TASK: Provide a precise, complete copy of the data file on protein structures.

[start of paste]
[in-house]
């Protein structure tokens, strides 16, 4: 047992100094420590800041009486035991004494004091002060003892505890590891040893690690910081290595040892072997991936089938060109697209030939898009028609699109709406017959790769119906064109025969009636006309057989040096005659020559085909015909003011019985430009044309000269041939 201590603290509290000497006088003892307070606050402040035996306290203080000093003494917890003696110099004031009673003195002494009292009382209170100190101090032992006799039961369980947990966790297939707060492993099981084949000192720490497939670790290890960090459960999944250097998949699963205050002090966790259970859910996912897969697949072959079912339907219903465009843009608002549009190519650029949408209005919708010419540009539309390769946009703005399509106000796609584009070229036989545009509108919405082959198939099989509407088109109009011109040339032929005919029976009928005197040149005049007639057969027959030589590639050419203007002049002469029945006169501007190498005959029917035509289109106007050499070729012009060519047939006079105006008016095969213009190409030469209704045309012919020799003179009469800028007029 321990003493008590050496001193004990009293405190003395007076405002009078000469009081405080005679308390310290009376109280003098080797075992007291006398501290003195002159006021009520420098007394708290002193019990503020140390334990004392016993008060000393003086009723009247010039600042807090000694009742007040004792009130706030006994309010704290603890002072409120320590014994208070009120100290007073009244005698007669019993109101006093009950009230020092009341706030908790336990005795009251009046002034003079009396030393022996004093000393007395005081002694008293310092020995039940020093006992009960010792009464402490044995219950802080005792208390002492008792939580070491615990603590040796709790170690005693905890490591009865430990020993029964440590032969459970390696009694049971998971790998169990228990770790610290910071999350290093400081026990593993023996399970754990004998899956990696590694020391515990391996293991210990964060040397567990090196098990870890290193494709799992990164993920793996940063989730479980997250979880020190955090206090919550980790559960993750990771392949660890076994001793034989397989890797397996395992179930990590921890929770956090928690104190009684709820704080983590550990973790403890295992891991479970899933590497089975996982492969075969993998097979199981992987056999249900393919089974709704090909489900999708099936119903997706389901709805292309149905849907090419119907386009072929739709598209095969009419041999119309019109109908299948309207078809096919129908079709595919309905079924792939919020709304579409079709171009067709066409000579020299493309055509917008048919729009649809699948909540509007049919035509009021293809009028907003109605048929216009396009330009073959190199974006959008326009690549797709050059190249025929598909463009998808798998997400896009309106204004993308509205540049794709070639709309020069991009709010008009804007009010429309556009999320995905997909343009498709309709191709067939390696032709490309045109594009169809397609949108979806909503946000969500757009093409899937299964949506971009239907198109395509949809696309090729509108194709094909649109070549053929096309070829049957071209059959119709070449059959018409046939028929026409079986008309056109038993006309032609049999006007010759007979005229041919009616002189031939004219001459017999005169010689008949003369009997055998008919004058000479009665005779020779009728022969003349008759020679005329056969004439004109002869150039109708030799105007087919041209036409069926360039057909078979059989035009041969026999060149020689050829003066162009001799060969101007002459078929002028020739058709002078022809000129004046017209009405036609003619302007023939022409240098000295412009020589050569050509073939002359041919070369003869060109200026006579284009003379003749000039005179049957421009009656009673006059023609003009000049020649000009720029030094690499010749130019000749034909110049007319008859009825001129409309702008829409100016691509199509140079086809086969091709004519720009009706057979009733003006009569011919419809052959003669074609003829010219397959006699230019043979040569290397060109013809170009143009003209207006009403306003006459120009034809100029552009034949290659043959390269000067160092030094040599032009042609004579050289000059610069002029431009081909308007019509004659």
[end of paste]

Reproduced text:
[in-house]
């Protein structure tokens, strides 16, 4: 047992100094420590800041009486035991004494004091002060003892505890590891040893690690910081290595040892072997991936089938060109697209030939898009028609699109709406017959790769119906064109025969009636006309057989040096005659020559085909015909003011019985430009044309000269041939 201590603290509290000497006088003892307070606050402040035996306290203080000093003494917890003696110099004031009673003195002494009292009382209170100190101090032992006799039961369980947990966790297939707060492993099981084949000192720490497939670790290890960090459960999944250097998949699963205050002090966790259970859910996912897969697949072959079912339907219903465009843009608002549009190519650029949408209005919708010419540009539309390769946009703005399509106000796609584009070229036989545009509108919405082959198939099989509407088109109009011109040339032929005919029976009928005197040149005049007639057969027959030589590639050419203007002049002469029945006169501007190498005959029917035509289109106007050499070729012009060519047939006079105006008016095969213009190409030469209704045309012919020799003179009469800028007029 321990003493008590050496001193004990009293405190003395007076405002009078000469009081405080005679308390310290009376109280003098080797075992007291006398501290003195002159006021009520420098007394708290002193019990503020140390334990004392016993008060000393003086009723009247010039600042807090000694009742007040004792009130706030006994309010704290603890002072409120320590014994208070009120100290007073009244005698007669019993109101006093009950009230020092009341706030908790336990005795009251009046002034003079009396030393022996004093000393007395005081002694008293310092020995039940020093006992009960010792009464402490044995219950802080005792208390002492008792939580070491615990603590040796709790170690005693905890490591009865430990020993029964440590032969459970390696009694049971998971790998169990228990770790610290910071999350290093400081026990593993023996399970754990004998899956990696590694020391515990391996293991210990964060040397567990090196098990870890290193494709799992990164993920793996940063989730479980997250979880020190955090206090919550980790559960993750990771392949660890076994001793034989397989890797397996395992179930990590921890929770956090928690104190009684709820704080983590550990973790403890295992891991479970899933590497089975996982492969075969993998097979199981992987056999249900393919089974709704090909489900999708099936119903997706389901709805292309149905849907090419119907386009072929739709598209095969009419041999119309019109109908299948309207078809096919129908079709595919309905079924792939919020709304579409079709171009067709066409000579020299493309055509917008048919729009649809699948909540509007049919035509009021293809009028907003109605048929216009396009330009073959190199974006959008326009690549797709050059190249025929598909463009998808798998997400896009309106204004993308509205540049794709070639709309020069991009709010008009804007009010429309556009999320995905997909343009498709309709191709067939390696032709490309045109594009169809397609949108979806909503946000969500757009093409899937299964949506971009239907198109395509949809696309090729509108194709094909649109070549053929096309070829049957071209059959119709070449059959018409046939028929026409079986008309056109038993006309032609049999006007010759007979005229041919009616002189031939004219001459017999005169010689008949003369009997055998008919004058000479009665005779020779009728022969003349008759020679005329056969004439004109002869150039109708030799105007087919041209036409069926360039057909078979059989035009041969026999060149020689050829003066162009001799060969101007002459078929002028020739058709002078022809000129004046017209009405036609003619302007023939022409240098000295412009020589050569050509073939002359041919070369003869060109200026006579284009003379003749000039005179049957421009009656009673006059023609003009000049020649000009720029030094690499010749130019000749034909110049007319008859009825001129409309702008829409100016691509199509140079086809086969091709004519720009009706057979009733003006009569011919419809052959003669074609003829010219397959006699230019043979040569290397060109013809170009143009003209207006009403306003006459120009034809100029552009034949290659043959390269000067160092030094040599032009042609004579050289000059610069002029431009081909308007019509004659």